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Costa Rica Study Tour Travelogue - Chelsea Fitzpatrick

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Posted: November 3, 2011

I cannot believe ... all of the amazing things I had an opportunity to see.

3/5/2011- Today we arrived at EARTH University after a VERY long day of traveling. I managed to catch some sleep on the plane and woke up to the most beautiful views outside of the window. After landing we took a bus from the airport to EARTH and were so lucky to have a great tour guide. Driving through the cities I am impressed by all of the green space and parks there are; I am also surprised by the number of people! Our guide said that it is the goal of the local government here is to improve the parks in the city and bring more art to them. They believe that by adding more culture (and extra policeman) to the parks they will become more and more a place for people to congregate and kids to play. Unlike the gratified pavilion we witnessed today.

EARTH University is a beautiful campus with only 400 students (which is the size of my physics lecture). We had the chance to eat dinner in the cafeteria and take a casual driving tour of the large campus.  Can’t wait to see what is next!!
 
3/6/2011- Today we had the pleasure of touring one of the student run businesses here at EARTH University. During our tour we studied peri-urban agriculture practices developed by the small student-run company, Karibu.  The site they had consisted of small-scale demonstrations of different methods of gardening. These methods are designed for people in the urban areas of Costa Rica to be able to grow their own food. First, we looked at some raised hydroponic growing beds. The structure for the bed was constructed out of wood and lined with black plastic. Underneath the plastic liner they placed any type of absorbent fabric to wick up the water that has traveled through the plant bed. This not only stores the water until the plants need it, but also prevents excess water from spilling on to your ground/porch/floor. The lined beds were then filled in with organic, non-soil materials such as charcoal, rice husks, coconut husks and space-fillers such as soda cans and water bottles. Each bed had a small network of drip irrigation spickets that supplied the plants with a nutrient-rich water solution. This seems like such a neat idea for the area, but might be improbable for a place with a climate like Pennsylvania’s unless the gardener is willing to dedicate time to set up and break down every summer season.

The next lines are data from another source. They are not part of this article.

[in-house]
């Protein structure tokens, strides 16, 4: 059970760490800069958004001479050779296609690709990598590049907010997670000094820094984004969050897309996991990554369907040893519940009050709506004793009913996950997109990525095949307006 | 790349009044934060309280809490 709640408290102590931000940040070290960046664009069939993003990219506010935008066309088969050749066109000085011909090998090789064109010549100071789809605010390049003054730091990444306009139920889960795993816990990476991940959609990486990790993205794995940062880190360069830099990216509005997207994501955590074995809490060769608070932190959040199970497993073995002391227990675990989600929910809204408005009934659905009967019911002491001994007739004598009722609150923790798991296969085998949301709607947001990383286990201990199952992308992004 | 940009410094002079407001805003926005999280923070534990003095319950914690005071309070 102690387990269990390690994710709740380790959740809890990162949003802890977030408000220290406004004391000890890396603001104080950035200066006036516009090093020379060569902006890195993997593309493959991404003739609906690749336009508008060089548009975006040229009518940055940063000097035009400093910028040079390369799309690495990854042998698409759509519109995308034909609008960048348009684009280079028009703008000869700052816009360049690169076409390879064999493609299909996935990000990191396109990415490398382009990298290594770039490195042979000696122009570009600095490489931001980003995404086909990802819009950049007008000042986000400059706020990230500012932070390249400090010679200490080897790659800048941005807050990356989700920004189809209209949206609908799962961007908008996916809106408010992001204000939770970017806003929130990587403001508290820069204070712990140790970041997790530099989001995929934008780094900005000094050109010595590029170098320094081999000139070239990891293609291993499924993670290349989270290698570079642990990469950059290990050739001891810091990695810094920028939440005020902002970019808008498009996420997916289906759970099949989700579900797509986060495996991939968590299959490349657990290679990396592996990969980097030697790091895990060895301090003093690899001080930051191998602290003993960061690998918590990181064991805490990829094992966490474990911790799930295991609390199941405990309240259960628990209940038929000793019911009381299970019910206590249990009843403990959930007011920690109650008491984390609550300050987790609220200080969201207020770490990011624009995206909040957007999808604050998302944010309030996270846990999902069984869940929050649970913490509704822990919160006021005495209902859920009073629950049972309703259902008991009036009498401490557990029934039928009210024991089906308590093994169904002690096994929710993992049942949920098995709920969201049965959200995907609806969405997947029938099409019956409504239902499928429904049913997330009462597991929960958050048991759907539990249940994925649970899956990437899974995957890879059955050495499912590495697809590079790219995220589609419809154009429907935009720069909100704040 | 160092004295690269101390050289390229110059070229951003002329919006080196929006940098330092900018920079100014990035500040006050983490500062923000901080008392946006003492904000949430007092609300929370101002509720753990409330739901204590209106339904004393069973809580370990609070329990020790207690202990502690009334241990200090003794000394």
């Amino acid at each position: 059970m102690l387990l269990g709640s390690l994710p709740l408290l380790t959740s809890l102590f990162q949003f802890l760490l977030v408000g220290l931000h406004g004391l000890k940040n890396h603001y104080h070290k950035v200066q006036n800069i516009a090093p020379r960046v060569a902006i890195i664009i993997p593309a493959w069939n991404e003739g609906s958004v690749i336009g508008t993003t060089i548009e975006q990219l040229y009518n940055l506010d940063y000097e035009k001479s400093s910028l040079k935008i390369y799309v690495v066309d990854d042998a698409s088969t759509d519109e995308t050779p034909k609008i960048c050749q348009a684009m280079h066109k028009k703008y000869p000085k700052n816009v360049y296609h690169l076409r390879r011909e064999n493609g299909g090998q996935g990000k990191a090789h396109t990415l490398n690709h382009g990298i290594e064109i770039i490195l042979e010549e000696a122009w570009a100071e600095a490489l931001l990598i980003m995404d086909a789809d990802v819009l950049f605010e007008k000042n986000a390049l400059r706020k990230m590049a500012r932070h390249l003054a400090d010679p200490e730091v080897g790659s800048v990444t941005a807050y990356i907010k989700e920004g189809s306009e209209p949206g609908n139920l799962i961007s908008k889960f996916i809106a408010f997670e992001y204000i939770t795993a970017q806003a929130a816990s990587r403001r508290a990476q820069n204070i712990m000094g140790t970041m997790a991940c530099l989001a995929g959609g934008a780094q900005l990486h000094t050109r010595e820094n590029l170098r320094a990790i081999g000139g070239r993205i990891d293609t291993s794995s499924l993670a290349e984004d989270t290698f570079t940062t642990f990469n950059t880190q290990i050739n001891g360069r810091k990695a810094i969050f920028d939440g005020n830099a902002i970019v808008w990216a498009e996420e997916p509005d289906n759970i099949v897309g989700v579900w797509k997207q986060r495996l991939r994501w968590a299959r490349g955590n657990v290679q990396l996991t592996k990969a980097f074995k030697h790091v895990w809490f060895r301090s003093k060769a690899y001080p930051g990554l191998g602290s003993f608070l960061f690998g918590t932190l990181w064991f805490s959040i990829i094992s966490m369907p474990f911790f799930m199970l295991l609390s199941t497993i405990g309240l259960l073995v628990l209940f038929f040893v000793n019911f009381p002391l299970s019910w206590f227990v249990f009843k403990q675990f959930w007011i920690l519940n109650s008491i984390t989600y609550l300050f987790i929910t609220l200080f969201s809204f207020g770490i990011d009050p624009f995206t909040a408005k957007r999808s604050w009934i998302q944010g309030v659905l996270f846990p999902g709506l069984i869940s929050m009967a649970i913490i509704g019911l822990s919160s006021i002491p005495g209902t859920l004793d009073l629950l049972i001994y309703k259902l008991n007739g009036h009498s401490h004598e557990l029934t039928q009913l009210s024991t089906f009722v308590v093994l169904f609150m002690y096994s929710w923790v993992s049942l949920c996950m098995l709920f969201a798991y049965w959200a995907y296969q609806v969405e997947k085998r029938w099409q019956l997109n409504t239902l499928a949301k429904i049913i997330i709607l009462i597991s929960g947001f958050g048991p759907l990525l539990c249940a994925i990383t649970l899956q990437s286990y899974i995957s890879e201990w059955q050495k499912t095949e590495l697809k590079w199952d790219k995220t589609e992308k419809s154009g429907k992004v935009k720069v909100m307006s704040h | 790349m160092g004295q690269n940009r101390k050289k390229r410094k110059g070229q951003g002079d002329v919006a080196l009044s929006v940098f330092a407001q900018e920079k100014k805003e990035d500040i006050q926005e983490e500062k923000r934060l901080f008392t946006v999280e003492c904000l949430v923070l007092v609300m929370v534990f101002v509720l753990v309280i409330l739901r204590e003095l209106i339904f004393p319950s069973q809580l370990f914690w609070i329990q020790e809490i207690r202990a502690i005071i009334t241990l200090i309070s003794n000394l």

FitzpatrickCR2.png3/7/2011- Wow. Today was an interesting (and HOT!) day!! We visited a man named Don Alexis and his farm. Don Alexis’s farm was multipurpose:  cattle for beef, tilapia, chickens, lamb, grew cacao, coffee and other crops. I couldn’t believe that him and his son took care of all of this land! The best part, in my mind, was the BEAUTIFUL rainforest preserve that he had on his property. It was really refreshing to listen to him talk about how important it is to protect this incredible ecosystem.